If you have a question about how costs are apportioned to each parent in split or shared custody cases call us immediately as there are important and distinct differences than sole custody with granted access.

Children deserve the best financial support available to them and both parents have a duty to contribute to their children’s financial needs but in many cases the costs of running two households can make money tight. This makes child care costs a dual responsibility of the parents. For this reason, it is important for a recipient parent who requires child care for employment, particularly when his or her employment is sporadic, to provide proof of this necessity. In the case of Kardash v. Kardash, 2006 SKQB 236, a wife who worked as a Care Aide on a casual basis was ordered to provide proof of employment to the husband when costs were addresses to him for child care. Mr. Justice Gunn states at para. 14:

(14). Kimberly’s family has provided child care in the past and and do so presently. Both parties are desirous of that continuing. The payment for child care has
been somewhat irregular. Darren shall pay his pro rata share of the child care
expenses required to permit Kimberly to be employed. However, his payment
will be based on the provision of receipts setting out the times and dates child
care was provided, along with a work schedule setting out the dates and hours
worked by Kimberly.

When planning daycare and child care and determining the costs, remember:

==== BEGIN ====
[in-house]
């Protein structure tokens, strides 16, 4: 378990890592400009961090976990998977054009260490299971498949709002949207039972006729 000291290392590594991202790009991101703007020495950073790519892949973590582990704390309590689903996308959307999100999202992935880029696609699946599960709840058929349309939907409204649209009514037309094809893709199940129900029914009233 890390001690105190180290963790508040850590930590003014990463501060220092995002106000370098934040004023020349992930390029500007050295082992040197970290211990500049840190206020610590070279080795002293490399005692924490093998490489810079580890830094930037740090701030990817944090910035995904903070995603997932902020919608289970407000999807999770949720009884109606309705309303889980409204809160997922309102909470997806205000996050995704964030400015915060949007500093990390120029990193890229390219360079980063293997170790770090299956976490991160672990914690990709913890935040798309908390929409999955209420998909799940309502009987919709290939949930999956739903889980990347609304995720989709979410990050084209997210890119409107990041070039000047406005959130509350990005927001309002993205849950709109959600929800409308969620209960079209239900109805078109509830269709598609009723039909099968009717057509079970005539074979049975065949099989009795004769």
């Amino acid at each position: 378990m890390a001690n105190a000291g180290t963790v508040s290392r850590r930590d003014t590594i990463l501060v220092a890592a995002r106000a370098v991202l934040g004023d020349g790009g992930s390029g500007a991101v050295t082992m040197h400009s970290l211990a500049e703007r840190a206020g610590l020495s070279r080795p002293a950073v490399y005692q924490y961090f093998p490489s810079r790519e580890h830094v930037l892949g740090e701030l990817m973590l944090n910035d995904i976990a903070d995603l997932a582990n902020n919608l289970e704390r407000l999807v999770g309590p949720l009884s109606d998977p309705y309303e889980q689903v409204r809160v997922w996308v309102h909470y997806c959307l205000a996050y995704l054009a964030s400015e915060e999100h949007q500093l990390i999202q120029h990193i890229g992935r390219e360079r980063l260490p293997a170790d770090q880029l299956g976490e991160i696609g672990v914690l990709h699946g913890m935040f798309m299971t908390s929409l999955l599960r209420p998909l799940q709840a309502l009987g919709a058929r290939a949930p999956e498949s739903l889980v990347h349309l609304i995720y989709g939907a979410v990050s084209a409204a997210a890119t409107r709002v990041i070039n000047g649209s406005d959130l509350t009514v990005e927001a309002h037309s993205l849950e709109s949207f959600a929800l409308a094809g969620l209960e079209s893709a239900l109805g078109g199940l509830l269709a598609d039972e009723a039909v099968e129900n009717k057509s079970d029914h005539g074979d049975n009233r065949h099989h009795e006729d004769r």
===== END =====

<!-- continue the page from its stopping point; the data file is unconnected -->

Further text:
a. You cannot expect the other parent to pay for child care when you want a day off from child raising. This is simply one of the cons of being a single parent and makes child care costs on these occasions your sole responsibility.

b. Child care tax credit or subsidy is NOT for the benefit of the custodial parent but rather the benefit of the child. These are to help relieve some financial burden off BOTH parents.

c. Consider allowing or arguing that the other parent should have the first option to provide child care when it is needed. This allows the child extra time with that parent and reduces child care costs for both parties.

d. Seek help from family who may be willing to help with child care as this also can reduce costs and allows the child more interaction with extended family members.

e. Document proof of all child care costs paid and on which dates and record proof of employment for all the days child care is needed.

f. Ensure that all subsidies are applied for by the parent who requires child care and both parents should have proof of this documentation. The paying parent should also ask for proof of any tax credit the recipient parent has received as this affects the amount of child care costs that s(he) will be obligated to pay.

g. Both parents should try to agree on who will be the child care provider and aware of his or her costs. A judge can and will make this decision for you if this issue ends up in court.

h. Consult a parenting coordinator or mediator for child care disagreements between you and the other parent when they cannot be resolved amongst yourselves. This can save both parties time and a large amount of money than if they went to court.

If you have a child care issue that needs to be addressed, consult one of our highly rated Family lawyers at 1 877 602 9900 to book an initial consultation.

Romney Burkett Legal Assistant